When I first became disabled by my illnesses, I was told not to give up quite often by many different people. I heard it when I cut back my hours at work, when I got a wheelchair, and when I applied for disability. The general comment seemed to be telling me not to give up on being abled or healthy, to hold on to those things with all of my might. But, admitting I was disabled wasn’t me giving up. In fact, it was freeing. Accepting my body’s limitations helped me to balance out what I was capable of doing each day, and to stop wasting my precious energy on things that didn’t matter. To many abled people, admitting I was disabled was like admitting defeat, but for me, it was me choosing not to give up on the things I loved most in my life. Stepping back from the job I loved hurt, it felt as though a piece of me was ripped out, but it wasn’t me giving up. It was me recognizing that I had a choice to either work or have energy to be a mom, and I chose my daughter. I chose not to give up.
So, don’t give up. Even if all you can manage to force yourself to do is to keep breathing, do it. I have fought my way through days where it takes all the strength I have to go on existing. Not because I contemplate suicide, but because I get wrapped up in the fantasy of nonexistence. A misty dream of nothingness: no pain, no hurt, no tears, no sadness, and no guilt. Or days when the idea of growing old fills me with dread because I cannot begin to imagine how the regular wear and tear that comes with old age will mix with my EDS body that already begs for rest after the slightest amount of activity. Days when the uncertainty of the future hangs over me like my own personal rain cloud, and it takes everything I have just to keep pushing through the day, knowing it only brings me one day closer to the future I fear. Most people would look at me during those days and shake their heads, clicking their tongues while saying, “she just gave up” because they don’t realize how much I’m fighting for every single breath I take.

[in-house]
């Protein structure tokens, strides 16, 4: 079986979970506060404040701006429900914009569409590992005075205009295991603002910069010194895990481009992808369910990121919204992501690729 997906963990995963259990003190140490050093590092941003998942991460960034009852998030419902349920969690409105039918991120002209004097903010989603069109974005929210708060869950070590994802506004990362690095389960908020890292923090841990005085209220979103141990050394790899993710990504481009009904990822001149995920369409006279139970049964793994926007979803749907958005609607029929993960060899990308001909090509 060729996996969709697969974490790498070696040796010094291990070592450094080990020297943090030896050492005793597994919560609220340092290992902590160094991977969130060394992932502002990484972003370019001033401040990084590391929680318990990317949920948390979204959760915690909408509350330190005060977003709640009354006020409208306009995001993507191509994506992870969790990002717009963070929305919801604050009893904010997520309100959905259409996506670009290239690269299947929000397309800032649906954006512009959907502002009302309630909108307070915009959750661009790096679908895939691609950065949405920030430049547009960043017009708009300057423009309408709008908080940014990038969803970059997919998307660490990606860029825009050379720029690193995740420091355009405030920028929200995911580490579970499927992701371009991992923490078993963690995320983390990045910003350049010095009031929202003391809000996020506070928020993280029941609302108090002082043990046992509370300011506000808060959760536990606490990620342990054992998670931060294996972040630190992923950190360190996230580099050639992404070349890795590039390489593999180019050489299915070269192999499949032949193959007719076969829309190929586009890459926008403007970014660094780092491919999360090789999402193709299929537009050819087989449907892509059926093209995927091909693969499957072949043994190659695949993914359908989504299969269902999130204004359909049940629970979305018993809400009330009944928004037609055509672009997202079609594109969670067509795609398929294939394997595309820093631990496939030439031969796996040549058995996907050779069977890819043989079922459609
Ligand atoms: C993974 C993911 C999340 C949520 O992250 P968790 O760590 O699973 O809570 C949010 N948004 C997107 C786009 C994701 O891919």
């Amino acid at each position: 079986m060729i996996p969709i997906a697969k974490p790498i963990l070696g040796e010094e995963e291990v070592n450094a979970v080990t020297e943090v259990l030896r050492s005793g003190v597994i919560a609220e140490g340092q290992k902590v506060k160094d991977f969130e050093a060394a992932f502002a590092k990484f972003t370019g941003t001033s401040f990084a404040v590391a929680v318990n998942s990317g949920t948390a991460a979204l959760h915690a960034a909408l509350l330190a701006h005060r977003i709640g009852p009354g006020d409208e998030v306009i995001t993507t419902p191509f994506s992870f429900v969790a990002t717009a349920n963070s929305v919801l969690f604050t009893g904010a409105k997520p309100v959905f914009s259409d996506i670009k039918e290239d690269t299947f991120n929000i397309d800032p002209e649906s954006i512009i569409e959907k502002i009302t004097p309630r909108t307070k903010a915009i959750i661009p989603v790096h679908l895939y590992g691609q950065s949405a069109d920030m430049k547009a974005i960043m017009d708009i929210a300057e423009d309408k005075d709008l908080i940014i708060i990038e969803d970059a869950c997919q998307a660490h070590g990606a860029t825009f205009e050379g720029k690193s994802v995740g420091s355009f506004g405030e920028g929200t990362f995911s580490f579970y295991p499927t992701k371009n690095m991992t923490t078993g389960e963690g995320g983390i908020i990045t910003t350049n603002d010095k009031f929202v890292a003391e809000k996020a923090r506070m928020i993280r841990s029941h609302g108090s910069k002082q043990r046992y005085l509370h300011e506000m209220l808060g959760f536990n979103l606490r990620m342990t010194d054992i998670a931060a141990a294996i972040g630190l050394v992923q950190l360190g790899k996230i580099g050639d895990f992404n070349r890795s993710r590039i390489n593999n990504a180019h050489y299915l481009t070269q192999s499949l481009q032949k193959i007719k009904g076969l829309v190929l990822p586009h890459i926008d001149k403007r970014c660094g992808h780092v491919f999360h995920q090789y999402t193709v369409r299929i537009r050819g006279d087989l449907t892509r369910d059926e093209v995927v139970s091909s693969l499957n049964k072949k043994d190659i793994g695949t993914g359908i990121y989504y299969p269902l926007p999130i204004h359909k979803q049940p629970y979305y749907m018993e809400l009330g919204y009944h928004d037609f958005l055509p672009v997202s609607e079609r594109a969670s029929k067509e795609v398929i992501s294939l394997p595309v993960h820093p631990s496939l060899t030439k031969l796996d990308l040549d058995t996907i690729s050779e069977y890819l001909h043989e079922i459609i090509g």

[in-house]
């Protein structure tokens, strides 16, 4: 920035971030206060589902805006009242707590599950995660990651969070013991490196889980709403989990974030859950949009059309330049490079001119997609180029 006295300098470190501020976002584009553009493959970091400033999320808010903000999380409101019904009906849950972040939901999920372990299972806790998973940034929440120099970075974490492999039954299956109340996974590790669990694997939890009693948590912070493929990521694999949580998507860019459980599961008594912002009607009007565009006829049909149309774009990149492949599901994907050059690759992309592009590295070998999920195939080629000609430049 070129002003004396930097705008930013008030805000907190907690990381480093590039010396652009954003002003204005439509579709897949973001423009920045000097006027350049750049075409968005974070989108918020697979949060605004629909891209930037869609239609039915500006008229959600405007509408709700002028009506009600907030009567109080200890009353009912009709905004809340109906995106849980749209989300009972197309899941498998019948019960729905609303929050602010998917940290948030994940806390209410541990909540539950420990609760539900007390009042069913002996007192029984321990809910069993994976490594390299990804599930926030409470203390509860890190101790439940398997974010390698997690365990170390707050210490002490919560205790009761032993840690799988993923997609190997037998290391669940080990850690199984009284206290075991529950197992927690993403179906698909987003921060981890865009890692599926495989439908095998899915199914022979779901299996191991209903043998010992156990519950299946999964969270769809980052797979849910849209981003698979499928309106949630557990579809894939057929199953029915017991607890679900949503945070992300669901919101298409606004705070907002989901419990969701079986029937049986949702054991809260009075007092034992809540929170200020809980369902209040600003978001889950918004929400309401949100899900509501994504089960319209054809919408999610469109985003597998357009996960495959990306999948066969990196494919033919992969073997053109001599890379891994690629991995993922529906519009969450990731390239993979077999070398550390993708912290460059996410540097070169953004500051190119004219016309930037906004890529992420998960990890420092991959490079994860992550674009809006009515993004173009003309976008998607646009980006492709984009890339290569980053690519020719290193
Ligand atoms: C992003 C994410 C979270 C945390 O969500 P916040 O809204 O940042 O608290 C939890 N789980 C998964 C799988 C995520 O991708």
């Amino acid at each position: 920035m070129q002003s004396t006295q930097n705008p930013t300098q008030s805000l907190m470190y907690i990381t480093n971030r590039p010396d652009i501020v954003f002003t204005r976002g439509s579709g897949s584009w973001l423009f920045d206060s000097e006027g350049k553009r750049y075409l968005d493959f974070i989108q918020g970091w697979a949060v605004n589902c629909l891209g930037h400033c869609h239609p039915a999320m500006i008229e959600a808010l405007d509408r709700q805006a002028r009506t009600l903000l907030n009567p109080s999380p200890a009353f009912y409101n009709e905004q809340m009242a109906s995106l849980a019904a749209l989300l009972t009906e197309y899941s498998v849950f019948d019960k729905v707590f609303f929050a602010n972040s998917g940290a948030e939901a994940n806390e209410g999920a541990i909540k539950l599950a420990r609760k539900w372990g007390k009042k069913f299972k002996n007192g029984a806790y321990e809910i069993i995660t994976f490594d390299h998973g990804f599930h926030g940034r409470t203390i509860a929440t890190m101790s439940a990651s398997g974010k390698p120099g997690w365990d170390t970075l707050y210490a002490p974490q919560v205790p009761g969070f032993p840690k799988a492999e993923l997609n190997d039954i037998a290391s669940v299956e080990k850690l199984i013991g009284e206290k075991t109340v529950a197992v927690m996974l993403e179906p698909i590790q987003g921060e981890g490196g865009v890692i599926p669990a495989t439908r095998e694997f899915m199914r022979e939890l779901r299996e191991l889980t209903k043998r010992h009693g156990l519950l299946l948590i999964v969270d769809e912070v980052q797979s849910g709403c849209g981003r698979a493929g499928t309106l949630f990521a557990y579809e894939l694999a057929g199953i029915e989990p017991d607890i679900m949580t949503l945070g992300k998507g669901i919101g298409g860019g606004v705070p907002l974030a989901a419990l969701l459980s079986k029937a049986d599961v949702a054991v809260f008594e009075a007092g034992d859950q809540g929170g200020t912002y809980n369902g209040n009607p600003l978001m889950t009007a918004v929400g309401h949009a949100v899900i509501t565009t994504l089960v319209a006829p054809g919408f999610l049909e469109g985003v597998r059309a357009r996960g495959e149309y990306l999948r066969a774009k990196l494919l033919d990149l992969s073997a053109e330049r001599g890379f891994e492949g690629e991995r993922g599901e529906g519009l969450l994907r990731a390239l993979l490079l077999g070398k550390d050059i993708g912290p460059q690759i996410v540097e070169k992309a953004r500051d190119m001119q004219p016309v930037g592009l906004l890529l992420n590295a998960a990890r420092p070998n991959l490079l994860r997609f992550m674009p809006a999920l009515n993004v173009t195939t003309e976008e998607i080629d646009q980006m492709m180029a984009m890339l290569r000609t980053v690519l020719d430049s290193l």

There are so many different ways that I refuse to give up. There are days when I tackle each obstacle in front of me with a smile and bright optimism. There are stretches of weeks when I force my way through by writing even when I don’t feel like it, or exercising even when my body aches, or going to see the friend I wanted to see, or throwing my daughter a birthday party, or simply making it out the front door. There are moments when I’m suddenly hit with a severe flare, where I literally drag myself from where I am to wherever it is I need to go, all the while breathing out the words “it’s ok, you’re ok, you can do this, just get to the bed, you’re ok, you’ve got this,” because that’s the only way I know how to keep myself going. No, there is no one way to refuse to give up.
Don’t give up. But, also, don’t let anyone define what giving up means to you. Don’t give up. And, don’t chastise yourself for not living up to the standards of people who will never understand just how much of a warrior you are. It’s not your job to inspire others with your story. It’s more than enough to try to simply inspire yourself to keep going. Forgive yourself for the days when you want to give up. You aren’t weak because you get tired of fighting, or for feeling angry at the world for denying you the life you’d hoped for. You’re human.
Be kind to yourself. Be true to yourself. And, don’t give up.
As an extra bonus, I will leave you with a song that helps get me through even my roughest of days. Enjoy: